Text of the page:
6. DarkRavie

    Fact of the Day

    Sorry for the days I don't post. I'm going back and forth to the hospital to see my husband and posting here doesn't come to mind when I get home and am tired. Anyway, onto today's fact. Fact of the day - HOTELS Did you know... that the Nishiyama Onsen Keiunkan in Yamanashi, Japan, holds the Guinness World Record for being the oldest hotel in the world? The hot-spring hotel sits at the foot of the stunning Akaishi Mountains and has been in operation since it was founded by Fujiwara Mahito in 705 A.D. Since then, it’s been in the hands of some 52 generations of the same family for more than 1,300 years. The Keiunkan lies at the foot of the Akaishi Mountains. Since its foundation, the hotel has had all its hot water sourced directly from the local Hakuho Springs. The hotel was last renovated in 1997 and has 37 rooms.
  7. DarkRavie

    Fact of the Day

    Fact of the Day - BIRD NESTS Did you know... that bald eagles build strong nests and use them year after year? They make improvements and add to the nest, it can weigh over a ton! The largest eagle nest was 20 feet deep and estimated to weigh 2 tons! Some birds will use abandoned homes from other animals. Burrowing owls have been known to use abandoned prairie dog burrows to raise young. Unlike eagles, great horned owls reuse nests built by other species and don’t make any improvements before moving in. It’s not unusual for their nests to collapse. Blue-gray gnatcatchers makes their nests out of spiderwebs and lichen - and they didn’t even take basket weaving in college! Ruby-throated hummingbirds have nests about the size of a thimble. Red-cockaded woodpecker nest in cavities that can take years to construct in a living tree. (But they sometimes have help.) They live in groups and will have as many as four helpers. Gyrfalcons can use theirs for generations- one was discovered to be over 2,500 years old. They use rocky ledges or old raven nests. Piping plovers make shallow depressions on the beach with a few twigs. Despite the lack of coverage, their nests can still be hard to spot because they are so well-camouflaged.
  8. DarkRavie

    Fact of the Day

    Fact of the Day - ANIMAL EXTINCTION Did you know... that although many animals have gone extinct because of human poaching, other species are at risk for extinction because humans will not eat them? For example, when people lost interest in eating the Guinea Hog as a source of bacon and ham, the species suddenly became threatened. One effective (but controversial) way of bringing attention to endangered animals is by advertising their delicious taste, putting them in animal farms, and then supplementing their growth for commercial use. The hooded seal, now endangered because of climate change, has an inflatable skull hood and nasal passageway. It can puff up its head to look like a 12-inch wide balloon. In the last half-billion years, there have been only five waves of mass extinction. Many scientists believe we are now in a sixth, with dozens of species going extinct every day.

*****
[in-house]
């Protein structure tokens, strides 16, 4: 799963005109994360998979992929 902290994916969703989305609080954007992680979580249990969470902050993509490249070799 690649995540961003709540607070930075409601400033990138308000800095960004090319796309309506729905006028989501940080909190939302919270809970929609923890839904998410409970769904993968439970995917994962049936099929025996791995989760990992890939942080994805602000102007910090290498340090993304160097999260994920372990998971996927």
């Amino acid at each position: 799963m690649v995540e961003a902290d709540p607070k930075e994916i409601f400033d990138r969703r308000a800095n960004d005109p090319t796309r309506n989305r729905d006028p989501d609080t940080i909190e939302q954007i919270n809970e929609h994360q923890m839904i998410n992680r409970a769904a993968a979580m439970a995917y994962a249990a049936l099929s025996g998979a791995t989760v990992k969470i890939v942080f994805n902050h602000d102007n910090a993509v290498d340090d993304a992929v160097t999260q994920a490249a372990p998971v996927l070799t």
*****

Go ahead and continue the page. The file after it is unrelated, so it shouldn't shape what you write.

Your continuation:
9. DarkRavie

    Fact of the Day

    @Grundy: Thank you! Fact of the Day - FLAMINGOS Did you know... that the word "flamingo" comes from the Spanish and Latin word "flamenco" which means fire, and refers to the bright color of the birds' feathers? Not all flamingos are brightly colored, however, and some of the birds are mostly gray or white. The strength of a flamingo's coloration comes from its diet. Younger birds also have less coloration. Flamingos are found around the world from the Caribbean and South America to Africa, the Middle East, and Europe. They are also popular guests in many zoos, aviaries, aquariums, marine parks, and botanical gardens well outside their native ranges. Occasional escaped flamingos often make headlines among birders. Flamingos are strong but rare swimmers and powerful fliers, even though they're most often seen just wading. Flamingos do fly very well, however, and many flamingos migrate or regularly fly between the best food sources and nesting grounds. When flying in a flock, the top speed of a flamingo can be as high as 35 miles per hour (56 kilometers per hour). They can seem ungainly or clumsy in flight, however, because their long necks stretch out in front of their bodies and their long legs dangle well past their short tails, giving them a wobbly appearance.
  10. DarkRavie

    Fact of the Day

    Fact of the Day - VIOLINS Did you know... that the violin has ancestral ties to the Byzantine empire through its distant cousin, the lyra? This archaic instrument evolved into the “rebec” and then the medieval fiddle, before finally transforming into the modern violin. The violin has become an essential instrument in cultures all over the world, from Ireland to India. Some of these cultures have developed different ways of playing the instrument. One of the most interesting violin facts is that some Indian players sit cross-legged while playing, and rest the scroll on their feet with the bottom of the violin under their chin!
  11. DarkRavie

    Fact of the Day